oped

Last week, I talked about how Senate meetings have traditionally been canceled while senators were in Israel and our overall never-formally-explained coziness between many SG officials (who happen to be Christians) and Israel.

I received positive feedback as well as critiques; I think everyone can agree that a complex topic deserves a follow-up.

One of my Jewish buddies reached out to me after last week’s column and asked if we could chat over coffee. We met at Marston and talked for almost an hour and a half on what felt like everything: the American Israel Public Affairs Committee (AIPAC), the embassy in Jerusalem, Passages to Israel, Birthright, Factfinders, anti-Semitism, Zionism, Christians and so on.

He asked me to reiterate some points he felt I had not made clear in my original column, and I shall.

I’m not anti-Semitic, and I greatly appreciate several of my Jewish friends for preemptively defending me as they shared my column. I do think people should be able to engage in justified critiques of Israel’s policies, much like we do all the time for our other allies, for the sake of driving the peace process forward while respecting the identities and lived experiences of our peers who have cultural and ethnic ties to the land.

What I did not clearly explain in my column is my issue lies with the fact that our Senate leadership is paid thousands of dollars to run our Senate meetings, but at times in the past, leaders abroad on trips (that would have otherwise constituted unexcused absences) have resulted in canceled meetings.

Some readers also commented saying I was making too big of an assertion of linking Christian Zionism to our own Student Government and state government (though a former SG vice president did comment saying he was “a Christian, a Zionist, a democrat”). Maybe I was; maybe I wasn’t. Frankly, if anyone from Student Government wants to write from their own perspective as a Christian Zionist, I would welcome that.

As my friend explained to me, AIPAC reaches out to Christians to help advocate for them on Israeli issues, and SG is typically dominated by Christians. We both agreed it’d be much better if Jewish students simply had more representation in higher leadership positions such as the executive ticket, but that’s for the majority party to figure out. While they may serve as advocates in some way for Israeli issues, these officials don’t really talk about it openly, I feel, which leaves a lot of people confused when they just see pictures online of their representatives overseas.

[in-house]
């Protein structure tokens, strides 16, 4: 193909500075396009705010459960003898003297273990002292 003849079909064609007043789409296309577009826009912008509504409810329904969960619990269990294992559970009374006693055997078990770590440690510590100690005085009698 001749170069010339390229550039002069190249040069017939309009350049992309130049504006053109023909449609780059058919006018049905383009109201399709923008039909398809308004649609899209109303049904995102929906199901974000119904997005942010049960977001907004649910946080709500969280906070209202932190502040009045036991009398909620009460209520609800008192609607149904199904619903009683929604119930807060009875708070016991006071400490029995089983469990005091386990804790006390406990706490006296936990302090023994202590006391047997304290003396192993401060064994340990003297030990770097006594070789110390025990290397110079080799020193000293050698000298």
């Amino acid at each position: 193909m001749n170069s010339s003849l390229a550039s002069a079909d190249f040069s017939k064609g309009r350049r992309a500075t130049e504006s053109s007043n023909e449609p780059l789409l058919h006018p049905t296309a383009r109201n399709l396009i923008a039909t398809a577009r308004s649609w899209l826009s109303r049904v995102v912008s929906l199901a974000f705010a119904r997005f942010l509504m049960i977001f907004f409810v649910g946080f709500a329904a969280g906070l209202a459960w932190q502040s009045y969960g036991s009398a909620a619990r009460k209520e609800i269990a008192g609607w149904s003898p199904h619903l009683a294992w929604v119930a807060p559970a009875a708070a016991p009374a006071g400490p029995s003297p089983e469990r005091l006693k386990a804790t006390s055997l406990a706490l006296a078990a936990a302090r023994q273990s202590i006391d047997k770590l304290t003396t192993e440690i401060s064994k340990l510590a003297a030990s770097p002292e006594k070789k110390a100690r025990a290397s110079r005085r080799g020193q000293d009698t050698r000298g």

While those SG officials find their voice, I would, however, like to share my own little bit of insider info. I received screenshots of a Google Sheet titled “Meeting Times With Karli” that was shared with the Senate Information and Communications Gmail and features evaluations of many Student Government officials by Katie Hernandez, former Allocations Committee Chairwoman who interned with AIPAC this summer. I think it was meant for the group Gators for Israel.

 

SG

 

Emily Dunson, the Senate Pro Tempore, is evaluated as "I know you have met her but next year SBP." 

Cooper Brown, the current Budget Committee Chair, is evaluated as "Expected SBP in two years, has been on edge with going to AIPAC events and Israel trips (he is interested but hasn't prioritized going on our trips).” 

By the way, SBP stands for “Student Body President.” 

Senator Tyler Kendrick's many affiliations are listed before being identified as "Freshman (being looked at for ticket in three years)." They sure start them off young!

I know some people were really calling me out for pedalling conspiracy theories, but let me just say, there’s a whole lot going on behind the scenes as well. Good luck, Emily, Cooper and Tyler!

Zachariah Chou is a UF political science junior. His column appears on Thursdays.